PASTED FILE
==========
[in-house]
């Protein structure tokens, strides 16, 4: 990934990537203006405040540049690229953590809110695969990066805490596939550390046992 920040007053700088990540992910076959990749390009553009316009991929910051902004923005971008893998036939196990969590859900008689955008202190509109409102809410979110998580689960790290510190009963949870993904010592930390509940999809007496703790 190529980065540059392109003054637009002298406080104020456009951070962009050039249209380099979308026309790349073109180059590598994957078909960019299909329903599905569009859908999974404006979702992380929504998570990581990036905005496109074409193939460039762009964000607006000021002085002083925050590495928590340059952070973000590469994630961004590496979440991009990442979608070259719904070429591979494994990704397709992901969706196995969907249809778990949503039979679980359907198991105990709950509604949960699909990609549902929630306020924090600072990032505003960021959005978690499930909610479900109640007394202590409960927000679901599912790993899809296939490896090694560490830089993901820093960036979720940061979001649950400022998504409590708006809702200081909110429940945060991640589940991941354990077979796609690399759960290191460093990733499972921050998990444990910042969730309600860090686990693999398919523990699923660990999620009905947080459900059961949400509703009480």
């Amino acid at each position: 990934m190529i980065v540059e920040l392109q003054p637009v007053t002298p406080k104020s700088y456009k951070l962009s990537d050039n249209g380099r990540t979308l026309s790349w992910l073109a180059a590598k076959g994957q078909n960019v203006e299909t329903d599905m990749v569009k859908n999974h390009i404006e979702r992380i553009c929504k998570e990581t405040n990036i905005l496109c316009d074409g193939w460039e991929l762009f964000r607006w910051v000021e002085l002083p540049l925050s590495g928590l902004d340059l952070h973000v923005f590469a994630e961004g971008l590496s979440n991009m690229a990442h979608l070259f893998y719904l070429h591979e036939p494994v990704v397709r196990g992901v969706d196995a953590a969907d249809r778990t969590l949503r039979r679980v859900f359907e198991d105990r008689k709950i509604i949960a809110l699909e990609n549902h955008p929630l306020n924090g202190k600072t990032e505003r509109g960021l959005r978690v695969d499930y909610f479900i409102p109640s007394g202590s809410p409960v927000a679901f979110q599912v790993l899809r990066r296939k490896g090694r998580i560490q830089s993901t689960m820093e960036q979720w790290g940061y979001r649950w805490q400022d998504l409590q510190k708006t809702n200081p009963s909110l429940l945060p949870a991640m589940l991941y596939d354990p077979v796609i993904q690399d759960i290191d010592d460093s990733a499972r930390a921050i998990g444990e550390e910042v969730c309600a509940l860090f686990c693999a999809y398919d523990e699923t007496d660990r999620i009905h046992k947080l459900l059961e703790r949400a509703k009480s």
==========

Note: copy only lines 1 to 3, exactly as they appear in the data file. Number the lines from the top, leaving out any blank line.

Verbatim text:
[in-house]
């Protein structure tokens, strides 16, 4: 990934990537203006405040540049690229953590809110695969990066805490596939550390046992 920040007053700088990540992910076959990749390009553009316009991929910051902004923005971008893998036939196990969590859900008689955008202190509109409102809410979110998580689960790290510190009963949870993904010592930390509940999809007496703790 190529980065540059392109003054637009002298406080104020456009951070962009050039249209380099979308026309790349073109180059590598994957078909960019299909329903599905569009859908999974404006979702992380929504998570990581990036905005496109074409193939460039762009964000607006000021002085002083925050590495928590340059952070973000590469994630961004590496979440991009990442979608070259719904070429591979494994990704397709992901969706196995969907249809778990949503039979679980359907198991105990709950509604949960699909990609549902929630306020924090600072990032505003960021959005978690499930909610479900109640007394202590409960927000679901599912790993899809296939490896090694560490830089993901820093960036979720940061979001649950400022998504409590708006809702200081909110429940945060991640589940991941354990077979796609690399759960290191460093990733499972921050998990444990910042969730309600860090686990693999398919523990699923660990999620009905947080459900059961949400509703009480």
């Amino acid at each position: 990934m190529i980065v540059e920040l392109q003054p637009v007053t002298p406080k104020s700088y456009k951070l962009s990537d050039n249209g380099r990540t979308l026309s790349w992910l073109a180059a590598k076959g994957q078909n960019v203006e299909t329903d599905m990749v569009k859908n999974h390009i404006e979702r992380i553009c929504k998570e990581t405040n990036i905005l496109c316009d074409g193939w460039e991929l762009f964000r607006w910051v000021e002085l002083p540049l925050s590495g928590l902004d340059l952070h973000v923005f590469a994630e961004g971008l590496s979440n991009m690229a990442h979608l070259f893998y719904l070429h591979e036939p494994v990704v397709r196990g992901v969706d196995a953590a969907d249809r778990t969590l949503r039979r679980v859900f359907e198991d105990r008689k709950i509604i949960a809110l699909e990609n549902h955008p929630l306020n924090g202190k600072t990032e505003r509109g960021l959005r978690v695969d499930y909610f479900i409102p109640s007394g202590s809410p409960v927000a679901f979110q599912v790993l899809r990066r296939k490896g090694r998580i560490q830089s993901t689960m820093e960036q979720w790290g940061y979001r649950w805490q400022d998504l409590q510190k708006t809702n200081p009963s909110l429940l945060p949870a991640m589940l991941y596939d354990p077979v796609i993904q690399d759960i290191d010592d460093s990733a499972r930390a921050i998990g444990e550390e910042v969730c309600a509940l860090f686990c693999a999809y398919d523990e699923t007496d660990r999620i009905h046992k947080l459900l059961e703790r949400a509703k009480s």